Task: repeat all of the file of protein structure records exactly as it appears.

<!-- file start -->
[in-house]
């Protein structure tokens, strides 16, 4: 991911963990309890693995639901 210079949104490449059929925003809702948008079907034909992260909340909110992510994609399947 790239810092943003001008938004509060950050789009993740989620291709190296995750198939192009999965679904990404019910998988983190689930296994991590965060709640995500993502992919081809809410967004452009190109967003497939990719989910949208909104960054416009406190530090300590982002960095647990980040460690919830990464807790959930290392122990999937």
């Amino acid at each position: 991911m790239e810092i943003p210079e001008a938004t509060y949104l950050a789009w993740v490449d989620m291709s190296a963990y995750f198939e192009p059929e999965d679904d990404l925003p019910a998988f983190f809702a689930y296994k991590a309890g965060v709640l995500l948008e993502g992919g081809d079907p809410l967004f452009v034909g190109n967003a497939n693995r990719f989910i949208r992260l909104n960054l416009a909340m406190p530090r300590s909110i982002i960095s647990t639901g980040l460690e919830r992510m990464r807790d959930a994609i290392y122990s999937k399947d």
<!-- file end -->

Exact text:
[in-house]
């Protein structure tokens, strides 16, 4: 991911963990309890693995639901 210079949104490449059929925003809702948008079907034909992260909340909110992510994609399947 790239810092943003001008938004509060950050789009993740989620291709190296995750198939192009999965679904990404019910998988983190689930296994991590965060709640995500993502992919081809809410967004452009190109967003497939990719989910949208909104960054416009406190530090300590982002960095647990980040460690919830990464807790959930290392122990999937």
């Amino acid at each position: 991911m790239e810092i943003p210079e001008a938004t509060y949104l950050a789009w993740v490449d989620m291709s190296a963990y995750f198939e192009p059929e999965d679904d990404l925003p019910a998988f983190f809702a689930y296994k991590a309890g965060v709640l995500l948008e993502g992919g081809d079907p809410l967004f452009v034909g190109n967003a497939n693995r990719f989910i949208r992260l909104n960054l416009a909340m406190p530090r300590s909110i982002i960095s647990t639901g980040l460690e919830r992510m990464r807790d959930a994609i290392y122990s999937k399947d």